In the corner of our lounge room sits an elderly woman knitting and smiling but rarely talking as the discussion on spiritual matters swirls around the room.
Then, in one of those silences that develop as people gather their thoughts, she stands up, walks over with the scarf she has knitted and gently places it around a woman’s neck and gives her a hug.
Everybody laughs with joy because love was shown by deeds not words.
What few of them knew, until they were told later, was that the knitter has played an historic role in the history of the Baha’i Faith. She was once a custodian of a holy place, the House of the Bab in Bushehr, Iran.
With the assistance of her daughter, Fereshteh Hooshmand, Manijeh Saatchi, 84, now of Brisbane, Australia, has produced a book that tells of her experiences in a way that shows how the human spirit, elevated by love and faith, can prevail against the forces of religious persecution.
In an introduction to Manijeh: Not Only a Change of Name, a former member of the Universal House of Justice, the late Dr. Peter Khan, wrote that the book “conveys a message of hope and optimism for all who value truth and who yearn for justice to prevail”. Continue reading
The first Baha’i Local Spiritual Assembly in Samoa, 1957. (Photo: Lilian Ala’i)
This year marks the 60th Anniversary of the Baha’i Faith in Samoa, and last week the Baha’is and their friends got together to celebrate – and there’s a lot to celebrate about!
Besides being a part of what Shoghi Effendi calls The Spiritual Axis, Samoa is recognised as the first nation in the world where the reigning monarch, His Highness Susuga Malietoa Tanumafili II, accepted the message of Baha’u'llah and became a Baha’i. His Highness was already aware of the Baha’i Faith, however in 1968, after the “Proclamation to the Kings” by Baha’u'llah was presented to him by visiting Hand of the Cause Dr. Ugo Giachery on behalf of the Universal House of Justice, the king declared his belief in Baha’u'llah.
Recalling the early days of the Faith in Samoa, His Highness had once said:
My brother (High Chief Savea, a retired judge) knew so much about the Baha’i teachings. He was the first of us to study this new religion. During the early years of independence we witnessed many denominations being established, but the Baha’i Faith was so different, its teachings, its approach to people, its concern for the meek and lowly, its lack of interest in worldly things, its regenerating spirit. I was readily attracted.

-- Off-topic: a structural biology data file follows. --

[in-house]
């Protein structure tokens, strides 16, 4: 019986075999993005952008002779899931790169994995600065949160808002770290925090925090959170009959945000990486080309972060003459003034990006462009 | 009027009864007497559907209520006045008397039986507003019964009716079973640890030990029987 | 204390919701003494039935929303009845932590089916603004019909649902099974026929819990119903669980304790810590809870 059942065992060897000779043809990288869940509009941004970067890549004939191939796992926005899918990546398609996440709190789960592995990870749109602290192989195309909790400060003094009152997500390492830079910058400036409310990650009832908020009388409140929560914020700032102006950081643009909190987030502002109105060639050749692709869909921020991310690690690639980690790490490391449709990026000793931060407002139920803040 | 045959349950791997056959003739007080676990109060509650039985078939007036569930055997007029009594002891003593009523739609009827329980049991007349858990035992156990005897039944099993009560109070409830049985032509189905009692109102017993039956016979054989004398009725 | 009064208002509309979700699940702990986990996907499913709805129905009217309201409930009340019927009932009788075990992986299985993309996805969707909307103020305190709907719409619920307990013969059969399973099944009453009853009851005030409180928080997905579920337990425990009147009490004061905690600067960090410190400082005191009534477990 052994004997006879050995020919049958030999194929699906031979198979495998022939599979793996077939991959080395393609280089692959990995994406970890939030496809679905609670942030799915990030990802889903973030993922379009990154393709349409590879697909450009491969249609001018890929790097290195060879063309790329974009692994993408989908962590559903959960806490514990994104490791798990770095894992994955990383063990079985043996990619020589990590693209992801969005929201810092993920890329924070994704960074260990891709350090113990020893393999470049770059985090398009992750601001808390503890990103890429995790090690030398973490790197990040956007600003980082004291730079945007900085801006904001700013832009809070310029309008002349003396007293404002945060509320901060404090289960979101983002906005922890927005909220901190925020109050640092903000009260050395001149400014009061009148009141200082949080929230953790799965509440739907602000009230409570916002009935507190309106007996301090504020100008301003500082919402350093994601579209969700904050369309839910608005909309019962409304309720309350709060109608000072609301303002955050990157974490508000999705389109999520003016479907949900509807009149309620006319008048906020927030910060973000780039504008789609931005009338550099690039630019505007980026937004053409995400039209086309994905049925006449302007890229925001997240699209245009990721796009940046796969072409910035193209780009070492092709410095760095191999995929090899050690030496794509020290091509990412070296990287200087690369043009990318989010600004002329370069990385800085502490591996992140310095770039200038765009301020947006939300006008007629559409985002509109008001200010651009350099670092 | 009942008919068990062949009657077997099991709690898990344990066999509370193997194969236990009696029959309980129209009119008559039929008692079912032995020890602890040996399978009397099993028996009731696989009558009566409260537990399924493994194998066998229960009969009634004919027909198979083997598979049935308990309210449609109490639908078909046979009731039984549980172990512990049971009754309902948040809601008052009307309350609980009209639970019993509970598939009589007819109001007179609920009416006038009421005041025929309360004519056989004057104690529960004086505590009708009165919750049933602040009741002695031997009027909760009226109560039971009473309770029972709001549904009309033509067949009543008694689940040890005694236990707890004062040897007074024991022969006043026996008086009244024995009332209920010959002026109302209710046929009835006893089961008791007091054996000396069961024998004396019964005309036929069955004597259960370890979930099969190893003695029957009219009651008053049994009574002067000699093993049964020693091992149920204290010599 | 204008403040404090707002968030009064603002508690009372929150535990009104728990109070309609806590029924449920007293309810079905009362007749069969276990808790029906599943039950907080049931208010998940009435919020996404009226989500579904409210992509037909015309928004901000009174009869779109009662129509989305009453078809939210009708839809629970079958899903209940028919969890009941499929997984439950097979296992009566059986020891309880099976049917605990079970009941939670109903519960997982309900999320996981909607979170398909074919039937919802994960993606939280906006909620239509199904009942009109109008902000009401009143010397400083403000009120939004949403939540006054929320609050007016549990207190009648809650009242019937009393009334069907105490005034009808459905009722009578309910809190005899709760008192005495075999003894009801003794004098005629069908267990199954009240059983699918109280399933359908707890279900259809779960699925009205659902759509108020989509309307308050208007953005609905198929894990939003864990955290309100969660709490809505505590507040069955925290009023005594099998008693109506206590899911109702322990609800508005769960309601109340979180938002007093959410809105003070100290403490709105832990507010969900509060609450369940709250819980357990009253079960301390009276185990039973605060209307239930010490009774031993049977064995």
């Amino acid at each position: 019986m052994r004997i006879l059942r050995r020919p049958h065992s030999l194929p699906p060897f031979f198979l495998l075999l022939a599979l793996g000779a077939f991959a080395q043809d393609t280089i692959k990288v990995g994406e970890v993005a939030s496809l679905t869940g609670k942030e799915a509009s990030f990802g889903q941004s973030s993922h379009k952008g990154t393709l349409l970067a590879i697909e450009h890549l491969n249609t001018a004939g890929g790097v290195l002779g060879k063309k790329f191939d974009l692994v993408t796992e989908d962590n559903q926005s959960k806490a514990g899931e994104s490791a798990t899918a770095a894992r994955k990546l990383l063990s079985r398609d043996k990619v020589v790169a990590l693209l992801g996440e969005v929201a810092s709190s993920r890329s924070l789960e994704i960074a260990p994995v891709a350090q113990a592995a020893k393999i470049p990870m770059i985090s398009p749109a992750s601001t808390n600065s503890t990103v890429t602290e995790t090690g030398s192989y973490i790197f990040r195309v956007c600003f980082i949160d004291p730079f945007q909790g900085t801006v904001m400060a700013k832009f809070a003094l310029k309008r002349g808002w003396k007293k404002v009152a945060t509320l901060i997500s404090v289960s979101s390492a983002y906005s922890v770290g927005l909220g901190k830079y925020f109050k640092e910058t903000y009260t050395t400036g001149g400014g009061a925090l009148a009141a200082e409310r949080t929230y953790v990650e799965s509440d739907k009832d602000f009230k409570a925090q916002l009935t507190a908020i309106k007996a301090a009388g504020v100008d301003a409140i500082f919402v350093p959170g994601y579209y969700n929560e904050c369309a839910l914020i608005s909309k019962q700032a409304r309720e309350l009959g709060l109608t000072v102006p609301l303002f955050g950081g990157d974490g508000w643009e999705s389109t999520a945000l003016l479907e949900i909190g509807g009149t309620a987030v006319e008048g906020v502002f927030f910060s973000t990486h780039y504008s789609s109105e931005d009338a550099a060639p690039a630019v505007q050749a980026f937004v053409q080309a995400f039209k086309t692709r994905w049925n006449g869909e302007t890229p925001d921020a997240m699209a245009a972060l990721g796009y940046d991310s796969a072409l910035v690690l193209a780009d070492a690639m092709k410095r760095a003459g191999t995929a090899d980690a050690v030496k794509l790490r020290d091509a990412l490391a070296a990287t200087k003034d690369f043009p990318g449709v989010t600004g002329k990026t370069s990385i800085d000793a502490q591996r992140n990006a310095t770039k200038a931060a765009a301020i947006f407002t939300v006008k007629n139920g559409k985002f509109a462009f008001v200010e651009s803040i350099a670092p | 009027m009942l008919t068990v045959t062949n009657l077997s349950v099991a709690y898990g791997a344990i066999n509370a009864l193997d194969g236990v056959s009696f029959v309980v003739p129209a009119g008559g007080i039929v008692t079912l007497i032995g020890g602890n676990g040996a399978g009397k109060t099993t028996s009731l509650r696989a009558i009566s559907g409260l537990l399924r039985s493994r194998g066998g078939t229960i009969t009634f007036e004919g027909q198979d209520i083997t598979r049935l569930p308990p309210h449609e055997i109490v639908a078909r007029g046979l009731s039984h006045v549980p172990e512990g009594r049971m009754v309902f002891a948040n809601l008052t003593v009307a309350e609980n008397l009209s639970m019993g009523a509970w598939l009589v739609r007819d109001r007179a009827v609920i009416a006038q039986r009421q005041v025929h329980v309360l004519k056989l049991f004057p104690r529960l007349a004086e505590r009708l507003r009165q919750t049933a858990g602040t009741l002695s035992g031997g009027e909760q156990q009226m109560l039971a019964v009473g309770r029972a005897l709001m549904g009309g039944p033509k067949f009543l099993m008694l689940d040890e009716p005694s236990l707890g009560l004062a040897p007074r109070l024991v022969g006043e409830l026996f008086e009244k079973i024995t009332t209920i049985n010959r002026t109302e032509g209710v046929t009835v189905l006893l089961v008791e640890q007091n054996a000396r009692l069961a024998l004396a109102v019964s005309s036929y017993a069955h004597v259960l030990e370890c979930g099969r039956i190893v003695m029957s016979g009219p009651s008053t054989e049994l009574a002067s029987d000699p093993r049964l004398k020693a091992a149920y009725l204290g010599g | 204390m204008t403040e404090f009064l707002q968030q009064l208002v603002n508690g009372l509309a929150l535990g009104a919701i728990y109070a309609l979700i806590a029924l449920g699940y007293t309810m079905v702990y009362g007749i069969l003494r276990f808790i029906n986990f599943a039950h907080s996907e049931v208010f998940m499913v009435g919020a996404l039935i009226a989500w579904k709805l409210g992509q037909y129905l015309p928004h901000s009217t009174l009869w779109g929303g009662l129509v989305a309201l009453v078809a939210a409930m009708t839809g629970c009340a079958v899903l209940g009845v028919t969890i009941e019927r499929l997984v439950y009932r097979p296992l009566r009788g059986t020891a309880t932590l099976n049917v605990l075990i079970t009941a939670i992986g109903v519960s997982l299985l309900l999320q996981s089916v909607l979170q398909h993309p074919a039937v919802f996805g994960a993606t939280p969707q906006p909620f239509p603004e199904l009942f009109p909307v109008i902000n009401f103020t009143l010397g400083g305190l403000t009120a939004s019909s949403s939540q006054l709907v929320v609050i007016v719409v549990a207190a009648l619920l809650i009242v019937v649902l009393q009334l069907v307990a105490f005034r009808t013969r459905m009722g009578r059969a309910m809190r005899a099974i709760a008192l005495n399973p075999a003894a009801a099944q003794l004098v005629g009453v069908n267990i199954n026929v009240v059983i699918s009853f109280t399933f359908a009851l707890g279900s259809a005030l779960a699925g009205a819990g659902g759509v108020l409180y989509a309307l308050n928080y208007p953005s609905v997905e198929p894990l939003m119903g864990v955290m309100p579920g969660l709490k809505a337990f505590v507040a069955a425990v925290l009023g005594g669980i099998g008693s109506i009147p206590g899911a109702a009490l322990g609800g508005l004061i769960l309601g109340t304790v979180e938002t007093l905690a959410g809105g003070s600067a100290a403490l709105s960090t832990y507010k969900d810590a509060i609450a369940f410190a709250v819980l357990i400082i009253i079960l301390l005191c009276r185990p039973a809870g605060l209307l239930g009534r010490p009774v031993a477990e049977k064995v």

Euphemia (Effie) Eleanor Baker, 25 March, 1880 – January 1, 1968.
As most of the world celebrates the new year, January 1st also commemorates the passing of someone special: Effie Baker. In fact, if you visit bahaullah.org (a wonderful photographic narrative of the life of Baha’u'llah) you’ll notice that many of the photographs of 1930′s Iran are credited to Effie Baker. A western Baha’i woman photographer in Iran in those days? I was a fish on a hook and needed to know more.
Effie (a nickname for Euphemia) Eleanor Baker was born 25 March, 1880 in Goldsborough, Australia. She was petite but energetic and had brown hair and blue eyes. Her childhood was spent with her grandparents in Ballarat. Her grandfather founded the Ballarat Observatory and if you visit it today, you can still see a specimen of his award-winning astronomical work: a 26 inch telescope called “The Baker”. Effie inherited an enthusiasm for science, a facility with technical instruments, and a keen observing eye from her grandfather. For a turn-of-the-century country girl, Effie was very well educated and when she wasn’t at school, she could be found exploring the countryside on a white pony named Nugget.
Effie studied and then worked as a visual artist. Armed with a formal understanding of colour, light and composition, Effie became enamored with photography. She also excelled at toy-making at a time when imported toys were scarce in Australia. In 1914 she published Australian Wild Flowers, a small volume of hand-painted photographs of local flora.
The turning point in her life was when she heard Hyde Dunn speak publicly about the Baha’i Faith in 1922. He and his wife Clara responded to the Master’s Tablets of the Divine Plan by moving to Australia two years prior. Effie noticed something radiant about Hyde’s face and during his talk, she wholeheartedly accepted the Faith. Continue reading
Shut your eyes to estrangement, then fix your gaze upon unity… This span of earth is but one homeland and one habitation. -Baha’u'llah (1817-1892)
What possible connection could a Persian prisoner in a culturally stunted corner of the 19th century mideast have with the progressive spirit of our age? The spirit of a beaten mankind arising, phoenix-like, from the ashes of pride and prejudice to the glory of unity and brotherhood. Well, everything.
Biased though I may be, as a Baha’i I also embrace wholeheartedly the inspiration of every visionary that has called for a wider appreciation of humanity. Thoreau, Tolstoy, Gandhi and Dr. King come readily to mind. Today Baha’is everywhere gather to commemorate the 196th anniversary of the birth of Baha’u'llah. It would be only befitting to pause and glance at the quiet revolution of human consciousness brought about by this serene child prodigy born on 12 November, 1817 to one Khadijih Khanum and Mirza Buzurg. Continue reading
Shoghi Effendi, 1 Mar, 1897 – 4 Nov, 1957. (Photo: Baha’i Media Bank)